# 3D Math Primer For Graphics and Game Development (Wordware Game Math Library)

All Stack Overflow 8
This Month Stack Overflow 2

I'm slightly confused by your question, but it's an interesting one nevertheless.

Do you have something isometric working and want to render a perspective projected view or the other way around ? You have a perspective view and want to go isometric ?

In the Flash CS4 IDE you can play with a '3D' few parameters. I've assembled a bunch of MovieClips into a cube to illustrate the point.

Here is the cube, rotate at 45 degrees on Y, then at 45 degrees on X as you can see in the Transform Panel:

Here is the same cube, with the Perspective Angle changed in the 3D Position And View group in the Property Inspector on the right.

The property in the IDE can be controlled through actionscript. Each DisplayObject has a transform property which holds references for objects controlling the 2D and 3D properties like: Matrix, Matrix3D, PerspectiveProjection and others.

You can control the perspective distortion through the fieldOfView property of PerspectiveProjection.

Assuming the box clip is named box, I could set it's fieldOfView to something really small ( as your allowed values larger than 0 and smaller than 180 only ) and that would be it.

e.g.

``````var isometric:PerspectiveProjection = new PerspectiveProjection();
isometric.fieldOfView = 0.00001;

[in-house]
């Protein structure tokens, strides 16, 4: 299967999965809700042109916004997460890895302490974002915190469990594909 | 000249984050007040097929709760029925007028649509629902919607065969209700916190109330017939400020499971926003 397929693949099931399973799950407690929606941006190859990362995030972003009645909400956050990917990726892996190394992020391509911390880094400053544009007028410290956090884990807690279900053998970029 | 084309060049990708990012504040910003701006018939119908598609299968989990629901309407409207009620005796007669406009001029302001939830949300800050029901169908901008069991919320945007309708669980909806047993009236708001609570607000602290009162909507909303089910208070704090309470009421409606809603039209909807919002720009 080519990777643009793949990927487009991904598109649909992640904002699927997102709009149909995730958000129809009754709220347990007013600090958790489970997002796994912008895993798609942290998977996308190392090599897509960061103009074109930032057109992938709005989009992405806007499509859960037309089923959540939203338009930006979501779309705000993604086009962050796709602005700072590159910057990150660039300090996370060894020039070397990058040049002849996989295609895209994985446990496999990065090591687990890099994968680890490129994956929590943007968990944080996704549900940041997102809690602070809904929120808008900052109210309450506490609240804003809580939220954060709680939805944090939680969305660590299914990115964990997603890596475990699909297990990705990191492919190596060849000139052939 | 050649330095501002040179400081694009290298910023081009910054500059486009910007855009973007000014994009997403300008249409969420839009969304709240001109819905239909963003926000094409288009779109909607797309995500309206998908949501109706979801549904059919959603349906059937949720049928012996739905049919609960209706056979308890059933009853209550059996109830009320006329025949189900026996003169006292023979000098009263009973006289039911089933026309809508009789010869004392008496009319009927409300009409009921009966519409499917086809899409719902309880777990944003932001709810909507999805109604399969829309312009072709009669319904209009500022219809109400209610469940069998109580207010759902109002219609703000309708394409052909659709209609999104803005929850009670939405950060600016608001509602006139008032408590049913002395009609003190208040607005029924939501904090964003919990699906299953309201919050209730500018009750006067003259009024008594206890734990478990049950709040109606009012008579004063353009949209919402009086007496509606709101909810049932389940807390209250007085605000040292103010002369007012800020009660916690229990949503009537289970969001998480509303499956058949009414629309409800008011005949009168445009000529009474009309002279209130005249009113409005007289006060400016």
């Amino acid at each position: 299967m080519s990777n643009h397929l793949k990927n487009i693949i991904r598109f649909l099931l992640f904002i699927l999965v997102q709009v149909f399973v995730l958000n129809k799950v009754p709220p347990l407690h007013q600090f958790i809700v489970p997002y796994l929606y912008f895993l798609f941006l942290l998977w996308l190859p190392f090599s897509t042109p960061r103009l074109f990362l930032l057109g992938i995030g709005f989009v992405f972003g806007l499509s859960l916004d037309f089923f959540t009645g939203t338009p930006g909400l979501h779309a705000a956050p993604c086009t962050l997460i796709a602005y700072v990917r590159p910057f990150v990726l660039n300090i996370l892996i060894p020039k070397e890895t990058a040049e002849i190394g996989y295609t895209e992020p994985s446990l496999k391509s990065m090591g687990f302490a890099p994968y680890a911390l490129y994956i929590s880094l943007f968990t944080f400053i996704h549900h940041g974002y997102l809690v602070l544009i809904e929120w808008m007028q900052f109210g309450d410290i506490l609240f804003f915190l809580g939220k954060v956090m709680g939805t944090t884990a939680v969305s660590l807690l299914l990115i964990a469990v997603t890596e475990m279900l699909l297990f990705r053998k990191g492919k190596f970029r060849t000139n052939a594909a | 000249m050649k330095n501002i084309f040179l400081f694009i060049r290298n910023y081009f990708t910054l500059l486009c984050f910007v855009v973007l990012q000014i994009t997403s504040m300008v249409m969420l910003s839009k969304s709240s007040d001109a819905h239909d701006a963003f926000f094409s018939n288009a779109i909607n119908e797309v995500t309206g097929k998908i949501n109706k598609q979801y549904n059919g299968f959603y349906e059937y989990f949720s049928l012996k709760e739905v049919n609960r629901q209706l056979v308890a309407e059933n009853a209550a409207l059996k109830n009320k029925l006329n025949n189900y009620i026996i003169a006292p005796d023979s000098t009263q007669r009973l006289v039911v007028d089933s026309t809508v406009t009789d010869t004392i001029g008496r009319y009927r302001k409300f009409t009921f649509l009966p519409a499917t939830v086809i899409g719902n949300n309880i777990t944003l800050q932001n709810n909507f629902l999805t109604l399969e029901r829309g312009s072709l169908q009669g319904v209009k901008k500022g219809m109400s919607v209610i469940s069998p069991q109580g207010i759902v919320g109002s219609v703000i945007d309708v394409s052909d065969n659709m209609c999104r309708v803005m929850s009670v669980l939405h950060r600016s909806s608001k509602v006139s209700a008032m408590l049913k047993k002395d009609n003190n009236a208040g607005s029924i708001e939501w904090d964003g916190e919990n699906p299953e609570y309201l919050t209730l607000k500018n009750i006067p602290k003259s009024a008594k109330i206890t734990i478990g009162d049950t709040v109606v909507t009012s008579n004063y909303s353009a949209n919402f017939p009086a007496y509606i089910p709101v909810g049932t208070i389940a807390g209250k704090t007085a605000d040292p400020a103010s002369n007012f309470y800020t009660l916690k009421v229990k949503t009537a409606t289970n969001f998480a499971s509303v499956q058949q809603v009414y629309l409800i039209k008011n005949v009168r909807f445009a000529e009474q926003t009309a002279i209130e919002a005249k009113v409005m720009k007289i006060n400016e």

box.transform.perspectiveProjection = isometric;
``````

For orbiting, check out this article on devnet. It explains an approach to orbiting as well. Depending on what you're trying to achieve, it might Ralph Hauwert's Arcball article.

Here are a few as3 isometric libraries out there like FFilmation and as3isolib, but I'm not sure what you need exactly. As antpaw was saying, if you're working on something bigger, you might use the flexibility 3D APIs like Papervision or Away3D.

At disturb we made fun isometric interface for visualizing tweets called Twigital. We used papervision for that.

UPDATE

It seems you need to rotate around a pivot dynamically. You can do that using the transform matrix. Here is how you do it in 2D:

``````/**
* Rotates a matrix about a point defined inside the matrix's transformation space.
* This can be used to rotate a movie clip around a transformation point inside itself.